Frequently Asked Questions
I would like to speak to the Board, how do I do that?
The Board does have a policy in place for claimants who wish to speak to the Board in person. Although the Board welcomes presentations from claimants, there is a process to follow.
Policy: “All claimant requests to be heard by the Board must be received in writing outlining the nature of their request. The claimant will be scheduled on the agenda of the next Board meeting after their written request is received. The claimant will be notified in writing of the location of the meeting and the time they are to attend. Any costs associated with their attendance at a Board meeting is the claimant’s responsibility.”
When I re-apply, if I am approved why are benefits only paid back to my re-application date and not my initial application date?
The assessment from which you are eligible for benefits (when symptoms consistent with mercury contamination exceed the minimum point score of six) is what determines your eligible payment date.
For example: You initially applied for benefits on November 1, 2004 and your assessment outcome was denied. You then filed a re-application on April 1, 2009 from which your assessment outcome was approval of benefits in the amount of $300/month. You would only eligible to receive benefits from April 1, 2009 as that was the date the application was received which had a corresponding assessment that supported a benefit payment. The assessment corresponding to the November 1, 2004 application did not support a benefit payment.
Why does it take so long from my application until my neurological assessment?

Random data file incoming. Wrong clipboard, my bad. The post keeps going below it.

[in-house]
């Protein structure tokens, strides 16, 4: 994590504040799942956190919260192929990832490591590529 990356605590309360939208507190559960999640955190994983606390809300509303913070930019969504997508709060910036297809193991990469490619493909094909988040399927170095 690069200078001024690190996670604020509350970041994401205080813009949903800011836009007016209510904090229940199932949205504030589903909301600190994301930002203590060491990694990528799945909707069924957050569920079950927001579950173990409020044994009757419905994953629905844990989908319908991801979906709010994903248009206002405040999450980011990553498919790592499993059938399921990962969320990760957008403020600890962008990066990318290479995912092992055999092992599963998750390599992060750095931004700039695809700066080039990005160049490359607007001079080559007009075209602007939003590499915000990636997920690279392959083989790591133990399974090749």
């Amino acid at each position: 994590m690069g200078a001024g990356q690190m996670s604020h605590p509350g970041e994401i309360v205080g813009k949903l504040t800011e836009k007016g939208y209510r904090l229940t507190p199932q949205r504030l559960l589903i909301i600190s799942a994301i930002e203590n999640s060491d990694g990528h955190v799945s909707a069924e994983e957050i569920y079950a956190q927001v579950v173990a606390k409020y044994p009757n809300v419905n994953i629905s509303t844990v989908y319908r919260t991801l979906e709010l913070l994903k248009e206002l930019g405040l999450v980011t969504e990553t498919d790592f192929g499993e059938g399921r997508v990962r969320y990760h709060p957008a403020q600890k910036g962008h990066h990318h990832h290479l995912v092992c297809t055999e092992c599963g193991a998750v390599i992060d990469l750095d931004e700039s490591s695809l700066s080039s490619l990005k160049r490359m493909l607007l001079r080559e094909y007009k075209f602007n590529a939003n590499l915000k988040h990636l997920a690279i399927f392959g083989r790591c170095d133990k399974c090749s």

The Board has one neurologist completing assessments at this time. Although the neurologist has agreed to complete assessments for the Board, he does have other obligations in his own practice. The length of time it takes for your assessment to occur depends on the number of initial applications and re-applications the Board receives and the availability of the neurologist.
Assessments are booked by the date the applications or re-applications are received and there may be other claimants who filed ahead of you who will have their assessments scheduled before you.
How come my hair and blood sample results, my results from my testing with Dr. Harada and my lifestyle (history of hunting, fishing or guiding), is not included in determining the outcome of my application?
The Board is bound by legislation to use the examination tool as it exists. This protocol for the assessment of symptoms consistent with mercury poisoning was developed by a panel of experts at the inception of the Board and is based on neurological symptoms and the point score which corresponds to the severity of those symptoms.
How come some of my family members are eligible for benefits but I have been denied?
The Board takes an individual approach to each and every application and appeal. Benefit eligibility is determined by each claimant’s individual assessment and corresponding point score.
It was noted on my outcome letter that I cannot re-apply again for two years, why is that?
The physicians on the Board determined that two years is an appropriate amount of time to have passed for neurological symptoms to have changed to possibly warrant another neurological examination to determine benefit eligibility.
Why can I not attend the Board office to file applications?
The Board did have a store front office open which has since been closed. It was determined that there was not enough traffic in the office (as most communication was done by mail, phone or fax) to financially warrant the office to remain open. The service level of the Board office has not changed through the use of phone, fax or mail only communication.
I am receiving benefits by cheque and would like direct deposit is this possible?
Yes, you can receive your monthly benefits by direct deposit. A void cheque (for the account to which you would like your benefits deposited) needs to be forwarded to the Board office to start the process for direct deposit.
Eligibility to Apply for Benefits
For a person to be eligible to apply for benefits (per legislation), that person must be a current member of Grassy Narrows First Nation or Wabaseemoong Independent Nations; a past member of one of the two bands; or a registered Indian who was customarily resident on one the two first nation communities prior to the first day of October 1985